The Common Rhinoceros Beetle is also found in North Africa, Central Europe, Ukraine, Mediterranean Basin, Arabia peninsula, Iran, and India.


42mm American Cockroach  -  (Periplaneta americana)
American Cockroach  -  (Periplaneta americana)
The American Cockroach is the largest of the common cockroaches and adults grow from 35-55mm in length, with 42mm being the average size. Adults develop wings but rarely fly. They are fast runners and have been recorded running at speeds of 3.4 mph. While this might not sound very fast it is the equivalent of a human running at a ludicrous 210 mph! Despite their name the American Cockroach originated from Africa and didn't reach the USA until around 1625AD. They can now be found in most tropical regions with a preference to moist areas. They can also survive in very dry areas as long as they have access to water.

The American Cockroach is considered a pest. They are omnivorous and opportunist feeders and will feed on anything from dead animals, rotting plant matter, clothes, paper, and most food consumed by humans. They secrete an odorous substance that affects both the taste and smell of any food they come in contact with. They also carry bacteria and various diseases including salmonella.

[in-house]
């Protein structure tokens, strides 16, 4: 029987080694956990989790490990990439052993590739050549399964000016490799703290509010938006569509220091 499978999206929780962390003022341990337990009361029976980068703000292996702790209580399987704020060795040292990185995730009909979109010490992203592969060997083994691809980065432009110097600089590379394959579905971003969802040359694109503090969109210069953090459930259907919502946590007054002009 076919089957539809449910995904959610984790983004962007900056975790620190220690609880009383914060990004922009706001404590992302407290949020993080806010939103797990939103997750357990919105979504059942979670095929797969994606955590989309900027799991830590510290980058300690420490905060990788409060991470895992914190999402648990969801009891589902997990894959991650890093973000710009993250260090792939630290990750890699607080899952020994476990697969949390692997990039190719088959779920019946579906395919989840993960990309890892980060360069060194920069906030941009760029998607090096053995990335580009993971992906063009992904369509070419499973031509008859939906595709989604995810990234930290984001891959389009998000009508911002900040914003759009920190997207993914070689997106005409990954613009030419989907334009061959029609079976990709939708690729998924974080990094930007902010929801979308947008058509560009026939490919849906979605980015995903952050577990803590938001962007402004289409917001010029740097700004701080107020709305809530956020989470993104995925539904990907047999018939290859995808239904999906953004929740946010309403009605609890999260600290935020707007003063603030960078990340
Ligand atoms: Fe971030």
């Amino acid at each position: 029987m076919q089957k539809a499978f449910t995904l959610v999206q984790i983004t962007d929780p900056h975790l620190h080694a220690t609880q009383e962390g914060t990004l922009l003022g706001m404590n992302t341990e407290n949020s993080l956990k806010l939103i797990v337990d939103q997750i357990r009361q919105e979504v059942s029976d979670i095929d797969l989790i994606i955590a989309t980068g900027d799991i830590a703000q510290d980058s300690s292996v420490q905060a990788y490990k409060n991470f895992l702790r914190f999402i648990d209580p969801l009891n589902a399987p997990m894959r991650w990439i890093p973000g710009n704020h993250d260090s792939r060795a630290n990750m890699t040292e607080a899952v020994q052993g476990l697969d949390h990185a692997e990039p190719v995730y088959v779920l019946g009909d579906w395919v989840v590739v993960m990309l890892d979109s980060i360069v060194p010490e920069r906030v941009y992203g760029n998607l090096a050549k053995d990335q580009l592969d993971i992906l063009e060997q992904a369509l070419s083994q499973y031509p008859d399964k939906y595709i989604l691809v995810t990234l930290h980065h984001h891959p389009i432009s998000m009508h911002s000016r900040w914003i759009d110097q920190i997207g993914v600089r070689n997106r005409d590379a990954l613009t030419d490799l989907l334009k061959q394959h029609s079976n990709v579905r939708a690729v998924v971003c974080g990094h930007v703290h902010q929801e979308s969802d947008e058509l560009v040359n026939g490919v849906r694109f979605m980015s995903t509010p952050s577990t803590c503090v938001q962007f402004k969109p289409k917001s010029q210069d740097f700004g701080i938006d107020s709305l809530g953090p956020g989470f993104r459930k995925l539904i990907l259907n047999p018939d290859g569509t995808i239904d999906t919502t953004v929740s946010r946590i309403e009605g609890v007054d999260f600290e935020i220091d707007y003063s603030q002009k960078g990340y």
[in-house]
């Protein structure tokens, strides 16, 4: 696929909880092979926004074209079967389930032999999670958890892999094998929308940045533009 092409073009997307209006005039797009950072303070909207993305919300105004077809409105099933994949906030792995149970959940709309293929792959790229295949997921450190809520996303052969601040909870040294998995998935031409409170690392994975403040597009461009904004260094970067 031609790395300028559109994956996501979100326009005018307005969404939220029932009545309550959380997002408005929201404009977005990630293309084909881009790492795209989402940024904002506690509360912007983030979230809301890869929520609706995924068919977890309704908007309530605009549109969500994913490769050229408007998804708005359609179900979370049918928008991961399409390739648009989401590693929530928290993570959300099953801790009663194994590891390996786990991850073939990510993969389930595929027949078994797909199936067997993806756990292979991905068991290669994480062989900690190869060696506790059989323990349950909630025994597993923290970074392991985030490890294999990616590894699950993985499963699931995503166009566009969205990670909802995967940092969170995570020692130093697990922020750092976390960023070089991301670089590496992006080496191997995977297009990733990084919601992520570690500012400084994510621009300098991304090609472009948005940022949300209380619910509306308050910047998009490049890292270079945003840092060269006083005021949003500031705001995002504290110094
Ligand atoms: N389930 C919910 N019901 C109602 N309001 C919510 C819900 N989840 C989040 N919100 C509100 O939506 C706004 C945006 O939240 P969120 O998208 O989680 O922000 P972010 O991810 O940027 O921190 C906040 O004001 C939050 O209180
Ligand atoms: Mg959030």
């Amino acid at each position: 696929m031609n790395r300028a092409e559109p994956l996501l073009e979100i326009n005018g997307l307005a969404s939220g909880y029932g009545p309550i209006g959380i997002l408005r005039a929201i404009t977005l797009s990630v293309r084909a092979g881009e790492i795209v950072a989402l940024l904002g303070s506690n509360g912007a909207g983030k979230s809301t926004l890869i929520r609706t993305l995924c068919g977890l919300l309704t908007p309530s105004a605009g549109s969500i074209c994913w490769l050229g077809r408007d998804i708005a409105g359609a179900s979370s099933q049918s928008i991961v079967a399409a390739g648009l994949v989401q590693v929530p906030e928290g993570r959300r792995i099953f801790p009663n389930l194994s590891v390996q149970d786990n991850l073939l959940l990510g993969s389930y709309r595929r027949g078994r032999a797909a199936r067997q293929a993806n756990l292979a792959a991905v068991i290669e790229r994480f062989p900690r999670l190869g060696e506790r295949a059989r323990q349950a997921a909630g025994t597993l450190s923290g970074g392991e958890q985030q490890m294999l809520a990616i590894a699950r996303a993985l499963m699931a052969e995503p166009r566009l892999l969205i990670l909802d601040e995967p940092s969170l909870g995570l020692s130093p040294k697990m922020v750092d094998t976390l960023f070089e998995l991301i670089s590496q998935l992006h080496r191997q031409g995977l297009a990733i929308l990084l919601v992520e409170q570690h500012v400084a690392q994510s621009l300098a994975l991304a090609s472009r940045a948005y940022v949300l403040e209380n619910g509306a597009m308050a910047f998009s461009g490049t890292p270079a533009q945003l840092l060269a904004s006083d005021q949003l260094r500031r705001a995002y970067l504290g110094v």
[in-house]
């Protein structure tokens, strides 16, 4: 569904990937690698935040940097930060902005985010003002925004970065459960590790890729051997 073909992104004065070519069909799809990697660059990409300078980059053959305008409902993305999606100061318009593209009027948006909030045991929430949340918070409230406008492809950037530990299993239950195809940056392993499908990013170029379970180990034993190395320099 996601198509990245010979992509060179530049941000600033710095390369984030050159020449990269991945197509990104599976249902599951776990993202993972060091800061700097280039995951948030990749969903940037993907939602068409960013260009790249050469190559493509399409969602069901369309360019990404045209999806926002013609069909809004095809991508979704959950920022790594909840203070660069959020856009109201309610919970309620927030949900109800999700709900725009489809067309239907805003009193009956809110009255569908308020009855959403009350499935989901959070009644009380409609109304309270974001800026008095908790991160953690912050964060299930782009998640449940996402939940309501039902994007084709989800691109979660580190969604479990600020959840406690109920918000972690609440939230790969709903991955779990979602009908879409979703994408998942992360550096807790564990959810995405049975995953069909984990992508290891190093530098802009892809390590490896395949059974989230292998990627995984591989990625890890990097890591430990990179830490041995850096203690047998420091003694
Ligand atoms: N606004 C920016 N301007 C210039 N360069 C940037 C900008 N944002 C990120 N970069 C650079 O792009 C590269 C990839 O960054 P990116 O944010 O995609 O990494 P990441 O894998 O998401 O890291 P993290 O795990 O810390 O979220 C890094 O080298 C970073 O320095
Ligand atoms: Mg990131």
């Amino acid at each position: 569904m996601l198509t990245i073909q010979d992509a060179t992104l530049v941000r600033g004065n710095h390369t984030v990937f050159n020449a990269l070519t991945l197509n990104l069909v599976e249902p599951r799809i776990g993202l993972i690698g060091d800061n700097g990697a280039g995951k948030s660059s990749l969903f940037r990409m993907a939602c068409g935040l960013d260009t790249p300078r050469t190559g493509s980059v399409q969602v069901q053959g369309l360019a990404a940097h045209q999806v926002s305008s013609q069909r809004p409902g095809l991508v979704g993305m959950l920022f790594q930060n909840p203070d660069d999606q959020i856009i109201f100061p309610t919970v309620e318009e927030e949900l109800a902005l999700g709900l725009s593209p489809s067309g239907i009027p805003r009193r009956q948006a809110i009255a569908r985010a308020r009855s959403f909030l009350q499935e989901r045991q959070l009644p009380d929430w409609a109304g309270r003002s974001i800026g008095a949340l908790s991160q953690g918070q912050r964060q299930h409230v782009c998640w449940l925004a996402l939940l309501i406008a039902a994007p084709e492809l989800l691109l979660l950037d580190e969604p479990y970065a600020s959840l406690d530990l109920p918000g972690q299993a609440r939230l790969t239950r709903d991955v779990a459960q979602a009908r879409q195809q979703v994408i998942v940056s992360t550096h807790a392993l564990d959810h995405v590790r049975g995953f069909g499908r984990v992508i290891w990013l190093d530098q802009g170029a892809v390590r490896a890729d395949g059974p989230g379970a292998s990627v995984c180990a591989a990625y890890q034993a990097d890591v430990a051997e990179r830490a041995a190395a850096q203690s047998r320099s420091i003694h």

Cockroaches have a powerful bite but do not use it in defence if handled. However they will readily feed on human flesh whether the host is dead or alive. Apparently they are more likely to take a bite from fingernails, eyelashes, hands and feet! 

LINK 1    LINK 2    LINK 3


A bright and colourful 40mm Marbled Rock Crab basking on the rocks in Paphos Harbour

Marbled Rock Crab  (Pachygrapsus marmoratus)
This small Sea Crab has a carapace growing to a maximum length of 45mm, but more usually 36mm. It is found inhabiting the intertidal areas of rocky shores and beaches. It feeds on algae and various small aquatic sea life, including mussels and limpets.